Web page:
CompTIA's Cyberstates Reveals Tech's Large Footprint
According to the U.S. Bureau of Labor Statistics, the size of the total workforce in the United States as of December 2017 was just over 160 million workers. Roughly 11.5 million of those workers are in IT jobs, according to CompTIA (referring to the same point in time). This means that around 7.2 percent of the workforce accounts for 9.2 percent of overall economic output.
Source: Cyberstates 2018
That makes tech workers almost 28 percent more productive than the average worker across all sectors of the US economy. I have long believed, as do many professional economists, that IT/tech workers (and the IT/tech sector) are a profound driver for the entire economy. When IT/tech does well, so does the whole shebang.
Hopefully this means that the rising tide in IT/tech foretells a buoyed economy looking further forward into 2018 and beyond.
Who Works in IT/Tech 2018?
Equally fascinating is CompTIA's breakdown of the 11.5 million workers who fall under its definition of IT/tech. Here's a chart from Page 6 of the complete Cyberstates 2018 report. It shows an interesting mix of self-employed professionals mingled with those holding full-time jobs.
CompTIA makes the useful distinction between those who work for tech companies and those who fill IT or technology jobs in other companies. Interestingly, the number of workers who do IT/tech stuff outside the IT/Tech company umbrella is around twice as big (7.4 million vs 3.7 million) as those who work beneath that umbrella.
The same ratio holds for self-employed persons as well, though those numbers are much, much smaller (206,000 for self-employed working outside the umbrella, 133,000 for self-employed working beneath the umbrella).
Source: Cyberstates 2018
Where the IT/Tech Jobs Are Growing
Looking at the period from 2000-2017, CompTIA reports various job growth vectors in the IT/tech sector as follows:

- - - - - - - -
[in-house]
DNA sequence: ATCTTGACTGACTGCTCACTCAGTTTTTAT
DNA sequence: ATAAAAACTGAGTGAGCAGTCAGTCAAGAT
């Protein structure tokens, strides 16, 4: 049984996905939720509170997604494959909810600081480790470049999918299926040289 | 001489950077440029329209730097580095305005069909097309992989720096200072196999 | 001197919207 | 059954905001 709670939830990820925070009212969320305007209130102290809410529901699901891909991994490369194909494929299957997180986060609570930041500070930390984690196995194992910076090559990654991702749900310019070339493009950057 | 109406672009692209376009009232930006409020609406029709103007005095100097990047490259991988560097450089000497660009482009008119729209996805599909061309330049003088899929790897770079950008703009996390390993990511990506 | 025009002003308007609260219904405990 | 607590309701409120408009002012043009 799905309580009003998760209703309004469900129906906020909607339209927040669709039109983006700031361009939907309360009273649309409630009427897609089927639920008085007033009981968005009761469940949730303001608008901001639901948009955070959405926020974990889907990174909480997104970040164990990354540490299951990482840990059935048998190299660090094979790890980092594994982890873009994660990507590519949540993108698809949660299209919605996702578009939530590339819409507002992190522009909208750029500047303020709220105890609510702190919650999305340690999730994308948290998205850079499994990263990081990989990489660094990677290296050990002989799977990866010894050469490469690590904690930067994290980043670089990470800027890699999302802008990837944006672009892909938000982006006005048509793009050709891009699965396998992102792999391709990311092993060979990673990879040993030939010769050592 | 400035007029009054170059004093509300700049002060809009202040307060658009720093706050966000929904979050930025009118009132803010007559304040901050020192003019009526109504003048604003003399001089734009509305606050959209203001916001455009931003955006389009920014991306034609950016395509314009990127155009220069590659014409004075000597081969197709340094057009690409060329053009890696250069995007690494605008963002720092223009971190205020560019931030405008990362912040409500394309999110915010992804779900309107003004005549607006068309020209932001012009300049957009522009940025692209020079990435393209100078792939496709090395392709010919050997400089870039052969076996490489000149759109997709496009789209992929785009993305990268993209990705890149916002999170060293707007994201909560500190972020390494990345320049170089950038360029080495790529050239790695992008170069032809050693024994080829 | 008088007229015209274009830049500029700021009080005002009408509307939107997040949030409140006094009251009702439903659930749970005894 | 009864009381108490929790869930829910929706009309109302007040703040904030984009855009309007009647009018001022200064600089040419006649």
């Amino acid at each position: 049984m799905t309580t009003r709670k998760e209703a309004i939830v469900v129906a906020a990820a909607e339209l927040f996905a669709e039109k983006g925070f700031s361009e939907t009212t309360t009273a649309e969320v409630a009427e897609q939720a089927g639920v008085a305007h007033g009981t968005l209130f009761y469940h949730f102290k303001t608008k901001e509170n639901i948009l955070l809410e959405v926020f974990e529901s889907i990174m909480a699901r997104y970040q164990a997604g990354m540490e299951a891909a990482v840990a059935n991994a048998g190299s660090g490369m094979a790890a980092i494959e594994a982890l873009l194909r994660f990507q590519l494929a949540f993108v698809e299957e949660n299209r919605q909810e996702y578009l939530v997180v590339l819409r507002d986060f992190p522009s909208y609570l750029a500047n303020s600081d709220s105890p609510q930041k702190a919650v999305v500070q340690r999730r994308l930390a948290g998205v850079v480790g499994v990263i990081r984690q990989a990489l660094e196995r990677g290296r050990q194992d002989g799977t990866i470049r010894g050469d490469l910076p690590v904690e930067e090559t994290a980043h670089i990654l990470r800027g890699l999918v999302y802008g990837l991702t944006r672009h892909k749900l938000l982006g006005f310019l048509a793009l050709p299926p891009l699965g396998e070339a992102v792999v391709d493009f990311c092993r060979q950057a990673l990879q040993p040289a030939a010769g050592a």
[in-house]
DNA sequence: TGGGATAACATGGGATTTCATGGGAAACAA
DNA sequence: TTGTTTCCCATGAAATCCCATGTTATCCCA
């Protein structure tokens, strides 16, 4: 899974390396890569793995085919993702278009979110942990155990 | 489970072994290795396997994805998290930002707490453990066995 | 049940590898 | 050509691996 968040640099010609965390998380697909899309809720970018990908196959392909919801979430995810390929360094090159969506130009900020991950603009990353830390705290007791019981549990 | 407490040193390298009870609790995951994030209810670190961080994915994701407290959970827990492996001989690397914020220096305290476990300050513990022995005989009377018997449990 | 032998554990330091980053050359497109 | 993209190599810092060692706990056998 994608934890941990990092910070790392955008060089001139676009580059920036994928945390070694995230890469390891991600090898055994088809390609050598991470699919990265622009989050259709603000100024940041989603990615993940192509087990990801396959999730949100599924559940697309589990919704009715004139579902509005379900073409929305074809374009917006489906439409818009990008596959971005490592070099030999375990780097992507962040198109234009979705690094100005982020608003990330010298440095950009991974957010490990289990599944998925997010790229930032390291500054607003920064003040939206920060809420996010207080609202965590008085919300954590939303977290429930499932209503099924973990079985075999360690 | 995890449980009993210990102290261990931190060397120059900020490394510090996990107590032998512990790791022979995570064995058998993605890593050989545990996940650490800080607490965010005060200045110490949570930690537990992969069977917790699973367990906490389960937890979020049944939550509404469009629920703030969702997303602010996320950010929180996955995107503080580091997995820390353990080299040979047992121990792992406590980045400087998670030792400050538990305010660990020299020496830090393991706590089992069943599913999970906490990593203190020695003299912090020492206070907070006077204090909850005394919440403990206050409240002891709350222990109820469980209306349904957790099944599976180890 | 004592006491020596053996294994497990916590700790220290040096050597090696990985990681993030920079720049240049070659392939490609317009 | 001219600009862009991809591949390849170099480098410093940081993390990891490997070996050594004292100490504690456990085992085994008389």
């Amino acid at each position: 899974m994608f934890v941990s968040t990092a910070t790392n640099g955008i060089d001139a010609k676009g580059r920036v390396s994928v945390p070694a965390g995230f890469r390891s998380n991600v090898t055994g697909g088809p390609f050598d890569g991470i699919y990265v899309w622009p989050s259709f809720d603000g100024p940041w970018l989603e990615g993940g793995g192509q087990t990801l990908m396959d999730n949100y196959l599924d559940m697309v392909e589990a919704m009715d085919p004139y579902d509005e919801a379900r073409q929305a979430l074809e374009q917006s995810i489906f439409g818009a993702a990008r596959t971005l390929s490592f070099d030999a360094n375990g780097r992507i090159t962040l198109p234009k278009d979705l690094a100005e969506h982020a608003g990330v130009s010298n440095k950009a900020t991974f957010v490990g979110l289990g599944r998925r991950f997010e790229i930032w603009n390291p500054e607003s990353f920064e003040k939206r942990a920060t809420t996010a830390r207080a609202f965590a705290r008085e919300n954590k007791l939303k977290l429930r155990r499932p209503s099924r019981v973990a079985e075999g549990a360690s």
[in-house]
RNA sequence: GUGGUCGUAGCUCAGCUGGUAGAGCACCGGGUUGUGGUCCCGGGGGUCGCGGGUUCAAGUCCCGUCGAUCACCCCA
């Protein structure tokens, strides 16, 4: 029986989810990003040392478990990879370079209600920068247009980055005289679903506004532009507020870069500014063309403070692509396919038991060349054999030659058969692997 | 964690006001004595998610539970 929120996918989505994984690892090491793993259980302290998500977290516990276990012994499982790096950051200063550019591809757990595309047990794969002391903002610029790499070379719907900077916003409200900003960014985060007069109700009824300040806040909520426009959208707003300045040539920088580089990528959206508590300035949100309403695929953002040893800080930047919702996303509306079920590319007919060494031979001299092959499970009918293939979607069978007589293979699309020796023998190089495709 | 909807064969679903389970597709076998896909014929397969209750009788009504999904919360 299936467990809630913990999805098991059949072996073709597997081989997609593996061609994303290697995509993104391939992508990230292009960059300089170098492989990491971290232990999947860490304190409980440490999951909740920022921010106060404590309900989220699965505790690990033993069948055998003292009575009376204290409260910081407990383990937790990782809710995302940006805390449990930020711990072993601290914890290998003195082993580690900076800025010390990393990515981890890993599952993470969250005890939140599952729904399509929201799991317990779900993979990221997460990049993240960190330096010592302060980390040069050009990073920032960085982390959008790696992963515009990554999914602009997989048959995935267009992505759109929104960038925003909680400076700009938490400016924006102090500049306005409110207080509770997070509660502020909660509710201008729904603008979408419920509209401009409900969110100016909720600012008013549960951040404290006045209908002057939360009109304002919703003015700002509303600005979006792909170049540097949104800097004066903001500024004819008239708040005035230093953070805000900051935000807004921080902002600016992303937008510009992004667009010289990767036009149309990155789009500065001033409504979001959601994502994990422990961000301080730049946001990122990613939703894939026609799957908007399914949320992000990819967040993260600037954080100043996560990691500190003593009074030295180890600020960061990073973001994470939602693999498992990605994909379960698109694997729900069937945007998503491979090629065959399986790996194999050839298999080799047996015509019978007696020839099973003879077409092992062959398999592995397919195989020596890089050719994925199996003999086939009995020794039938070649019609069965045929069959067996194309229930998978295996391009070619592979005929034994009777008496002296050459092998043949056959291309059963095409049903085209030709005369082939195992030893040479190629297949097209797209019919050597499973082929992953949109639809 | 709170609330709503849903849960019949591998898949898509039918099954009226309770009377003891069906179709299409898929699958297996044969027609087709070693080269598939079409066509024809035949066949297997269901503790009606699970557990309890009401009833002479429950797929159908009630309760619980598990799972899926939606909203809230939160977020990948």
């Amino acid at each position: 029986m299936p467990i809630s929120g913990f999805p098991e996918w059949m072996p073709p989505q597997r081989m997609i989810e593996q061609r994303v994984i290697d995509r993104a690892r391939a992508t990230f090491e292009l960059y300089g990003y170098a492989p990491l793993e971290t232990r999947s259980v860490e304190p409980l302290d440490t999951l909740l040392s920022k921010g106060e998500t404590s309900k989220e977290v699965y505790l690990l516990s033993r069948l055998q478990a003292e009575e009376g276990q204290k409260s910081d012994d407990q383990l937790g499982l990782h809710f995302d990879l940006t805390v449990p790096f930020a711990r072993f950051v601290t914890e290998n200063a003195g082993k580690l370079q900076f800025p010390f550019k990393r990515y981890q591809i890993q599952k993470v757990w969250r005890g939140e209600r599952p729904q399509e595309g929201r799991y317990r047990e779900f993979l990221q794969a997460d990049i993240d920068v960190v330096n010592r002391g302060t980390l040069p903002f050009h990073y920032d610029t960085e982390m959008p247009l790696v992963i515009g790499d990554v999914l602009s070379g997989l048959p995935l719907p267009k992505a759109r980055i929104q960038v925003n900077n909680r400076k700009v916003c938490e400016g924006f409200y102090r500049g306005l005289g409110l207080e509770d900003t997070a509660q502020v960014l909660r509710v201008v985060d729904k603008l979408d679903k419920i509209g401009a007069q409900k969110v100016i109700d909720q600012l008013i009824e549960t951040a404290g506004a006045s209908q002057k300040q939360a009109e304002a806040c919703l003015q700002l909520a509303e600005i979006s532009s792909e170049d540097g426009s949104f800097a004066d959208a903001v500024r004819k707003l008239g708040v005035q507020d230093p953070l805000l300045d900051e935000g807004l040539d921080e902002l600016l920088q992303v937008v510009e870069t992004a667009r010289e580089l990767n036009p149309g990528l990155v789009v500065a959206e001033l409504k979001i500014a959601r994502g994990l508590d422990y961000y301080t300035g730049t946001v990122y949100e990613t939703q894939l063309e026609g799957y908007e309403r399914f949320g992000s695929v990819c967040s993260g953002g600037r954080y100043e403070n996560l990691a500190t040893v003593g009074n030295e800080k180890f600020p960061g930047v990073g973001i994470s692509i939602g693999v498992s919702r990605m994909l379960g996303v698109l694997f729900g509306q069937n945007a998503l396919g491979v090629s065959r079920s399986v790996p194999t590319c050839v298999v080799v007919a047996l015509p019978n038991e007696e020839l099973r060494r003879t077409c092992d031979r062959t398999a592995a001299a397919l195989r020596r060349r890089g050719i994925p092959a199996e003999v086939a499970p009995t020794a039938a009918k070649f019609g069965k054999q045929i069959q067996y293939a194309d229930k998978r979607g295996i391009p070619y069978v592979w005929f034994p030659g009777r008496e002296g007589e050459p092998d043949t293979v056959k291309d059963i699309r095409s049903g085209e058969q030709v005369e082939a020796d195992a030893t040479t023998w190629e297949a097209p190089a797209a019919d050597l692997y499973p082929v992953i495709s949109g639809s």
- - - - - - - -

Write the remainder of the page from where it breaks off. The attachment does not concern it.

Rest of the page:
? Software jobs have increased by 44 percent over this period.
? IT services and custom software services have jumped by 35 percent during this interval.
? Engineering services, R&D, and testing have grown by 11 percent.
? Telecom and internet services have grown by 6 percent.
? Tech manufacturing has shrunk by 5 percent during this same interval.
To me, this indicates clearly that the real growth in this sector comes from creating and deploying technology atop a technology infrastructure that's fairly mature and robust. It's not so much about building out an infrastructure, as it is about increasing that infrastructure's capabilities, scope and reach.
The growth rate differences between software development and IT services/custom software services and the other areas is pretty dramatic and quite stark. I have to assert that it shows where the sector is headed and where the opportunities are and will be for the foreseeable future.
What Else Ya Got?
The complete Cyberstates 2018 report weighs in at a whopping 151 pages. It's chock-full of interesting, useful and valuable information. I'll be chewing this over and reading it for some time to come. You may want to do likewise, so grab yourself a copy now.
I'll keep you posted if other noteworthy insights emerge as I dig deep through this trove of data. Stay tuned!